What your local coffee shop can tell you about U.S. productivity

What can your local coffee shop tell you about the state of U.S. productivity?

UPDATE (1:15 pm EST): Productivity fell at the end of last year at the fastest pace in two years -- about 2 percent. Analysts say companies are hiring more and therefore don't have to lean so hard on their current workers.

Economists had expected a drop in productivity of anywhere from 1 percent to 2 percent to cap off a year in which productivity increased -- but at a mediocre pace.

Patrick Newport, U.S. economist at IHS Global Insight, predicted productivity to rise by 1 percent for all of 2012. That compares to 0.7 percent in 2011. Productivity rose more strongly immediately after the recession, in 2009 and 2010. The 50-year average of productivity rise since World War II is approximately 2 percent per year.

These days, you can see improved productivity everywhere -- including at this reporter’s local latte bar, Jola Café, in Portland, Oregon.

As the barista calls out for "a hemp latte and a chai" to his co-worker at the espresso machine, he touches out the order on an iPad mounted on the counter. Then he swipes the customer’s credit card. Tia Ribary, a business consultant here for a morning meeting, signs with her finger. There’s no need print, tear, sign, or store the receipt. 

“They email it to me,” says Ribary. “It makes it easier to send the receipt to my bookkeeper. I don’t have to scan it, I just forward the email.”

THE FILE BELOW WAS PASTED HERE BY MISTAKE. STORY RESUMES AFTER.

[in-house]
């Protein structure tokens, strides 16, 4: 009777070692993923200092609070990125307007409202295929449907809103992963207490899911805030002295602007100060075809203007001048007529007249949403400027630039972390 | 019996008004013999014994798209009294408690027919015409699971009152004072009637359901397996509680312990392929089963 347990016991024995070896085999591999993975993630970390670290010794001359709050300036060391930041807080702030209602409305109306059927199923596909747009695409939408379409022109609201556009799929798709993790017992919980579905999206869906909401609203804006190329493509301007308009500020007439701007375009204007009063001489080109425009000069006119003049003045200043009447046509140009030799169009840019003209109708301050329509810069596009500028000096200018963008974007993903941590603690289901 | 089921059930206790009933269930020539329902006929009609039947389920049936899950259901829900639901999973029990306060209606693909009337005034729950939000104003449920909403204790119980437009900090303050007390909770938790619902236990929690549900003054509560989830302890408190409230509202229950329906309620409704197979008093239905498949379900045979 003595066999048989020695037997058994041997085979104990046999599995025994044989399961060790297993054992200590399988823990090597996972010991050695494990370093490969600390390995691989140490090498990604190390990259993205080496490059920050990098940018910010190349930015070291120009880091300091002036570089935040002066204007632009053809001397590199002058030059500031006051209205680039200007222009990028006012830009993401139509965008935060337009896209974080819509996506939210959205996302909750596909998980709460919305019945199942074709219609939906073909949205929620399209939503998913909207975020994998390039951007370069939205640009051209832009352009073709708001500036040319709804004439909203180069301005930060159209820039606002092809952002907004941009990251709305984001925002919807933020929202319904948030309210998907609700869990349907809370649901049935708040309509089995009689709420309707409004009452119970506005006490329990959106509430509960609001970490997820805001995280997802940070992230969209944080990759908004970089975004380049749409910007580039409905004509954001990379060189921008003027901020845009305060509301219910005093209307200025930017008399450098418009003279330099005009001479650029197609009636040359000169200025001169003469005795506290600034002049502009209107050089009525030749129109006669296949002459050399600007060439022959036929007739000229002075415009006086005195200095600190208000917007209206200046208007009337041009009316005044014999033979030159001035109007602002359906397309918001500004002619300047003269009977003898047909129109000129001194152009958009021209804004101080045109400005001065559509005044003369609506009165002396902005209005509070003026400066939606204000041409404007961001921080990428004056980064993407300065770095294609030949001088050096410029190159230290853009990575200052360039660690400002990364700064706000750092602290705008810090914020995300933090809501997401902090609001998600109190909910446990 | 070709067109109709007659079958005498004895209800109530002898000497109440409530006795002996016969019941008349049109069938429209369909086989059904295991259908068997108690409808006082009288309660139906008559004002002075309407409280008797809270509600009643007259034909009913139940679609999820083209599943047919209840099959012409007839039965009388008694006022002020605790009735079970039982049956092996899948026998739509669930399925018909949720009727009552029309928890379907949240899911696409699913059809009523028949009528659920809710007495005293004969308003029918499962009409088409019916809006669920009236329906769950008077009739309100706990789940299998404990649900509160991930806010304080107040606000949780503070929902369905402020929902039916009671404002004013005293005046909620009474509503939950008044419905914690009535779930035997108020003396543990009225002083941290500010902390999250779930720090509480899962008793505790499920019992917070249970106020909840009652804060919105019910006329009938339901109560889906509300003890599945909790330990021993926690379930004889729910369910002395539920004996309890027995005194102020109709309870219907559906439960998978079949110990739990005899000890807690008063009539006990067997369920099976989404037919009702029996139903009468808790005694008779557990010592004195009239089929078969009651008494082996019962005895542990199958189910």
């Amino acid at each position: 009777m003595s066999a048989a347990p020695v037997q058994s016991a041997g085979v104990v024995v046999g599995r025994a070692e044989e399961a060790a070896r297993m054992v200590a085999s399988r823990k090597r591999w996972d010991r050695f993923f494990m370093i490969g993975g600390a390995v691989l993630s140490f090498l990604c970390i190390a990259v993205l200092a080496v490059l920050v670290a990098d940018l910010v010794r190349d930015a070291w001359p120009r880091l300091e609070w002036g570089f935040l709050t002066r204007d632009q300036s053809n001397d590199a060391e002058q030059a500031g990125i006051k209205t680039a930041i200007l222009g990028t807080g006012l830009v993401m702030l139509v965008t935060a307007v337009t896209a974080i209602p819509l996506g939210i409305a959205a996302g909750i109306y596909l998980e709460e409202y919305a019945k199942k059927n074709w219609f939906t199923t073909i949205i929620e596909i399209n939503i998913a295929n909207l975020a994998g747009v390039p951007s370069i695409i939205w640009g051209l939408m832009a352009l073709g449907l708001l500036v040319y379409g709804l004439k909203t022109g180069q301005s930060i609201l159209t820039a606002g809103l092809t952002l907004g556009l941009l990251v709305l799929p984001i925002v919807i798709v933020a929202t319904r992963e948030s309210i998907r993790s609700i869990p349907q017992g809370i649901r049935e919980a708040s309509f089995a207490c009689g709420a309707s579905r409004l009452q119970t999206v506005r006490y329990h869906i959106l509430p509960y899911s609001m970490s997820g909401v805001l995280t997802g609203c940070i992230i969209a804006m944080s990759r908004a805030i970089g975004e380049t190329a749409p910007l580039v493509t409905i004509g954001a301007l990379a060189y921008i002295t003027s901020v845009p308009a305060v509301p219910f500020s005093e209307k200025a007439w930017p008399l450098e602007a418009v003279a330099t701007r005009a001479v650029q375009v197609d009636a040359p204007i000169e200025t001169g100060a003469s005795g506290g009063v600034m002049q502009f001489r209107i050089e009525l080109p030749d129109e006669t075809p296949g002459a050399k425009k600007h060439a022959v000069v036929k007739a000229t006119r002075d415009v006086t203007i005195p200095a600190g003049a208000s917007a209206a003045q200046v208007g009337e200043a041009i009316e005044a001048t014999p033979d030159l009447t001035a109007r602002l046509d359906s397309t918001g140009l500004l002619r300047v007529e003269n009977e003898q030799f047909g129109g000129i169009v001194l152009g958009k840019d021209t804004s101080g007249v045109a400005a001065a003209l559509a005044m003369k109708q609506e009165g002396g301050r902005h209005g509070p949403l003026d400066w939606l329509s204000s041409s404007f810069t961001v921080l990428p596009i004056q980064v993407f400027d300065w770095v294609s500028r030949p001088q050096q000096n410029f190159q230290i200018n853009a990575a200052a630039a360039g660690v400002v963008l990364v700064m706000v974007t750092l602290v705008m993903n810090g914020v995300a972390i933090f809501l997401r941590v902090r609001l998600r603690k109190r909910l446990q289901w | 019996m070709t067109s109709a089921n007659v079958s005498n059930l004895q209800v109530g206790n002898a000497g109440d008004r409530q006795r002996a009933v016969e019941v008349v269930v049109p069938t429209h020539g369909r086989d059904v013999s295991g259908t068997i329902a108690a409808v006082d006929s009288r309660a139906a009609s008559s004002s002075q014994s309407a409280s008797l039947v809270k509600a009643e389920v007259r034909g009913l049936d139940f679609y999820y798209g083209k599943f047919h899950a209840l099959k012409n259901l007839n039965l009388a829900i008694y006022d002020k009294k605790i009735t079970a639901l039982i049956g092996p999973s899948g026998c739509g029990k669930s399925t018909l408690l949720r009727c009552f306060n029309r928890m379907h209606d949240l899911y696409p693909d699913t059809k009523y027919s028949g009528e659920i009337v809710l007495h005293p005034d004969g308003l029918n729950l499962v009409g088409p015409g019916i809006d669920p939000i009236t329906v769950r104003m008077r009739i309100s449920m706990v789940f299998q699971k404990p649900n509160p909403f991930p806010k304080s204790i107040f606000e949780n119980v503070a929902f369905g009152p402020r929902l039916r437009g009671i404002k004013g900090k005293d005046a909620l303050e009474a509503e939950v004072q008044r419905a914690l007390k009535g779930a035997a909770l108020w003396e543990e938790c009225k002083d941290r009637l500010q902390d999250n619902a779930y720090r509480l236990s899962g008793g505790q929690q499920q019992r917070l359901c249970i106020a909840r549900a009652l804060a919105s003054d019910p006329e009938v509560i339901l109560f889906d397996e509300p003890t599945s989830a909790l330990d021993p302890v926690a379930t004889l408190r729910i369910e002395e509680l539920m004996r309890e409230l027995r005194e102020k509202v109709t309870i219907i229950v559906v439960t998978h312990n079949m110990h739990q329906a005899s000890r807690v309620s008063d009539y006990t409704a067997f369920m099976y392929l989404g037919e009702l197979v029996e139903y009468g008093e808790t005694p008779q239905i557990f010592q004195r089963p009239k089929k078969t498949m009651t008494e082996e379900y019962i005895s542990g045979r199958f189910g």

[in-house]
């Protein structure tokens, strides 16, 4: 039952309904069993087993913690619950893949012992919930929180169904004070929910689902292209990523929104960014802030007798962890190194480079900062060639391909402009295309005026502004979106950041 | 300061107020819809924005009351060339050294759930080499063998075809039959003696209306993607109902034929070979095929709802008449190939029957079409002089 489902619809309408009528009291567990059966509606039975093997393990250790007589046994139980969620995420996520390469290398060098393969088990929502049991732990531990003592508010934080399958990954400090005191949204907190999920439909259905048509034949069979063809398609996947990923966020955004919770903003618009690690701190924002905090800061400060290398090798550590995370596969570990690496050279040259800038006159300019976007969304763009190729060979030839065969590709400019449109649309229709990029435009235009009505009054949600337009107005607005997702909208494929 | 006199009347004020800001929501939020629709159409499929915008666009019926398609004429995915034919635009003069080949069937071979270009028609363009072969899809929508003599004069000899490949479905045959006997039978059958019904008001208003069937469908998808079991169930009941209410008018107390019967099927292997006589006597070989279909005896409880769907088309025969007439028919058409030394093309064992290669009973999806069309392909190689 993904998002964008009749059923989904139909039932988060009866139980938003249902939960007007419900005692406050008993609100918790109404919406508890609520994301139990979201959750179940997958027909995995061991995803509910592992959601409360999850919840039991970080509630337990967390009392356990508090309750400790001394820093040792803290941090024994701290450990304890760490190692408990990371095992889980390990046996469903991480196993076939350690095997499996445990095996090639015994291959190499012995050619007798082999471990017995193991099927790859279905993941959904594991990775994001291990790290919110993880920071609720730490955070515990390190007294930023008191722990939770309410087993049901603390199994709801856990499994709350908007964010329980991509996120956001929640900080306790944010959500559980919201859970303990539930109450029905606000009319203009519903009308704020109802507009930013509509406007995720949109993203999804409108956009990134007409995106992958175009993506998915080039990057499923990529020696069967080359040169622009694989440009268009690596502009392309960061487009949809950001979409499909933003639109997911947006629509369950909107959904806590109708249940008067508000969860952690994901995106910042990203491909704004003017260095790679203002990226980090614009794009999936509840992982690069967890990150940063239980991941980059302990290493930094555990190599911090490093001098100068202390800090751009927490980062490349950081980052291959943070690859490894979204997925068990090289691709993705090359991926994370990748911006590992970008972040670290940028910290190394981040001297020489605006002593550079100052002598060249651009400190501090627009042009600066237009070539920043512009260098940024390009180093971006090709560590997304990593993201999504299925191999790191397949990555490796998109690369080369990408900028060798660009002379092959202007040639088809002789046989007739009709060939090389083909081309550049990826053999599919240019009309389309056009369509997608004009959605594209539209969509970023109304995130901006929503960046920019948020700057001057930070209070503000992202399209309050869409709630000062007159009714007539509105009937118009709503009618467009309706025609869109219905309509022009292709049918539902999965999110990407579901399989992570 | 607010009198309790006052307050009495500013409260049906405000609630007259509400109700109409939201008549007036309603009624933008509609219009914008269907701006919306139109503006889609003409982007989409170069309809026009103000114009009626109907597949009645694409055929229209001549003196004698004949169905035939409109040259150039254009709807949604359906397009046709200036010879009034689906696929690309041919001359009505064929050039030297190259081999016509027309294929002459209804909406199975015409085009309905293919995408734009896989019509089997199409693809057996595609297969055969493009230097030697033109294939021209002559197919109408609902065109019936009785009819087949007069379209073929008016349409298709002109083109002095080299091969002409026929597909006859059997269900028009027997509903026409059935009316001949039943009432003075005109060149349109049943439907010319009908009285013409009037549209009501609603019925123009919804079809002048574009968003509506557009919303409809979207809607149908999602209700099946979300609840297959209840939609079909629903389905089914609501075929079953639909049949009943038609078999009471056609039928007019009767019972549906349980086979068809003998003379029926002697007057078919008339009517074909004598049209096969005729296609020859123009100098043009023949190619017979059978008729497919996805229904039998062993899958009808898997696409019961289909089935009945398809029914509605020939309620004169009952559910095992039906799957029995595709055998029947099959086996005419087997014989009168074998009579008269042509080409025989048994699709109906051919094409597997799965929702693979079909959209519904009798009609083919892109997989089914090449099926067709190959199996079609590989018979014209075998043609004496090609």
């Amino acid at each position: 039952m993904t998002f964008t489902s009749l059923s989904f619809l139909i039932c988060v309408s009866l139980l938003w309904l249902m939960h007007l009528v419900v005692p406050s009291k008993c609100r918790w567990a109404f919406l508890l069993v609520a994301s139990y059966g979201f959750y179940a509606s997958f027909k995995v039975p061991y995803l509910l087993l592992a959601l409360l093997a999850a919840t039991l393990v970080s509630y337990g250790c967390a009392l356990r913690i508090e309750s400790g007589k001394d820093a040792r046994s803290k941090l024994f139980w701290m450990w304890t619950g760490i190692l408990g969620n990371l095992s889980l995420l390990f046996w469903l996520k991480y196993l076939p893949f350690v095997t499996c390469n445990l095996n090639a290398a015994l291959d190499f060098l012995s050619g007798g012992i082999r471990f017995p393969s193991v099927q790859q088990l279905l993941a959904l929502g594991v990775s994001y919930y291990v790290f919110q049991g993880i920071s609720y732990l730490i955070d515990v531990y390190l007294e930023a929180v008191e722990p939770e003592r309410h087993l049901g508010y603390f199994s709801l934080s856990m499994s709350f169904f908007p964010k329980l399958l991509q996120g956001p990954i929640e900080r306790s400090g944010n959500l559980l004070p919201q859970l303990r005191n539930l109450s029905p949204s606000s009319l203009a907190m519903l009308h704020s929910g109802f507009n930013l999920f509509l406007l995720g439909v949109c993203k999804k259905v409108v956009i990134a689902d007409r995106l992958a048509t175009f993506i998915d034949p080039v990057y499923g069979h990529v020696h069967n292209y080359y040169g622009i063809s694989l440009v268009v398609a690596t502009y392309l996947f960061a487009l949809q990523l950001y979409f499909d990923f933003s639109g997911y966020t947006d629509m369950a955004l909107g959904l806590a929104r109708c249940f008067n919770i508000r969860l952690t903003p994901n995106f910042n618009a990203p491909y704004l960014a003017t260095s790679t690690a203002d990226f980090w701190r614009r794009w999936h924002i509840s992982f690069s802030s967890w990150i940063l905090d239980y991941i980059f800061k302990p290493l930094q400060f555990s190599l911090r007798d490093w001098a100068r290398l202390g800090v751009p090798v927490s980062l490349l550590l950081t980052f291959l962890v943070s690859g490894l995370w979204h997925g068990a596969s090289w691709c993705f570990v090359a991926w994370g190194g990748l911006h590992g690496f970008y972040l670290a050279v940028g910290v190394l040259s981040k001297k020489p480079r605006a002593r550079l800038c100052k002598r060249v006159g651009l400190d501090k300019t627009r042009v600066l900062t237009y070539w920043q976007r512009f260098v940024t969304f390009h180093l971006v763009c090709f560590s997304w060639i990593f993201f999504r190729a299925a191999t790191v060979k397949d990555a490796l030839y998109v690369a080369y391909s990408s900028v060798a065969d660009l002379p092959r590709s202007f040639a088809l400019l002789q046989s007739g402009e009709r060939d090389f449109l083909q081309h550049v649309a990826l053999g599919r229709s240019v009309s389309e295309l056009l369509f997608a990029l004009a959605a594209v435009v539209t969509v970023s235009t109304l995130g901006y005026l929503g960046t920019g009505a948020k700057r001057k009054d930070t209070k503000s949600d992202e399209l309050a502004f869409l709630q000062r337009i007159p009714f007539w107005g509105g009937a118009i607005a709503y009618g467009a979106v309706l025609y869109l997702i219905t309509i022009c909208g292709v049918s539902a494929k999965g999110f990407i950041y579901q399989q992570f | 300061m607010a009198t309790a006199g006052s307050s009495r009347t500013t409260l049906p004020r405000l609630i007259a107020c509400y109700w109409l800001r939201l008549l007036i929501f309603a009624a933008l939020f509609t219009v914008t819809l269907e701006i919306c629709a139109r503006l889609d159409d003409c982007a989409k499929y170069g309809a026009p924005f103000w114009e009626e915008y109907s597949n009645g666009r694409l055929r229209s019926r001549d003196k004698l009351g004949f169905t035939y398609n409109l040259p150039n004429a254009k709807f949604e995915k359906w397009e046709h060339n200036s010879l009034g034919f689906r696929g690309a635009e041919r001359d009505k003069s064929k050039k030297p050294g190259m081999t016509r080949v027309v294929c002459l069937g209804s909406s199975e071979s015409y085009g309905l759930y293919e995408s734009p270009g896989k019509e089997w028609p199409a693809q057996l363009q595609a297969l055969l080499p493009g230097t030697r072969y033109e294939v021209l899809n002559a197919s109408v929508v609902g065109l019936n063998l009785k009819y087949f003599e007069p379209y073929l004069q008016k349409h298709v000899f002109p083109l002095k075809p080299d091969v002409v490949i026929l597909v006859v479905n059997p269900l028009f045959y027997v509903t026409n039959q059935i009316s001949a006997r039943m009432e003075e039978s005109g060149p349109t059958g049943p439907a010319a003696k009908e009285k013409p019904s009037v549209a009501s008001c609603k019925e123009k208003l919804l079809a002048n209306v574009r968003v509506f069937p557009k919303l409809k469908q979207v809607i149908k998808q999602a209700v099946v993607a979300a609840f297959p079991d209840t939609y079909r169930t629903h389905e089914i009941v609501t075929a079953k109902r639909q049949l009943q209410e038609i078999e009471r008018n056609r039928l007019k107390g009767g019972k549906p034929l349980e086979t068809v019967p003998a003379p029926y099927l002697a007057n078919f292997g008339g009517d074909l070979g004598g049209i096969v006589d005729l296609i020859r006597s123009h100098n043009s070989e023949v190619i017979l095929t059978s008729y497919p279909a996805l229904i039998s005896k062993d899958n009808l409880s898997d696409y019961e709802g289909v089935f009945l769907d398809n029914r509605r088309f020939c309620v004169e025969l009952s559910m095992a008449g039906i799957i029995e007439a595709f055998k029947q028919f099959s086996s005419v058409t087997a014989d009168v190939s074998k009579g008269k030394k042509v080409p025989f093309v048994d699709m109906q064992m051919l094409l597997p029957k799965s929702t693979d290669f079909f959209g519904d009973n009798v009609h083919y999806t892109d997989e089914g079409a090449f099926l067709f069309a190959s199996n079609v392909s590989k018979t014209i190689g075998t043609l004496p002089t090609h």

Using smart machines to do more work with less human labor -- that productivity engine keeps humming along at a steady pace in the U.S.

But economist Patrick Newport says overall productivity gains have slowed in the past two years. And here’s why: Companies massively downsized during the recession, then made the workers who were left on the job do more. Productivity initially rose as the recovery took hold, but only temporarily.

“Companies were working their existing workforce to the bone and getting more work out of them,” says Newport. “But that strategy no longer works, because workers are tired. And on top of that, we’re seeing an increase in hiring.”

Companies are finally adding new workers to spell their overworked legacy employees. But economic growth has all but stalled: we’re not making a lot more widgets, or lattes. So productivity is falling right now. What's more, new employees require training from more experienced workers. Newport says the time spent on training and ramp-up also supresses productivity gains, at least in the short term.   

About the author

Mitchell Hartman is the senior reporter for Marketplace’s Entrepreneurship Desk and also covers employment.

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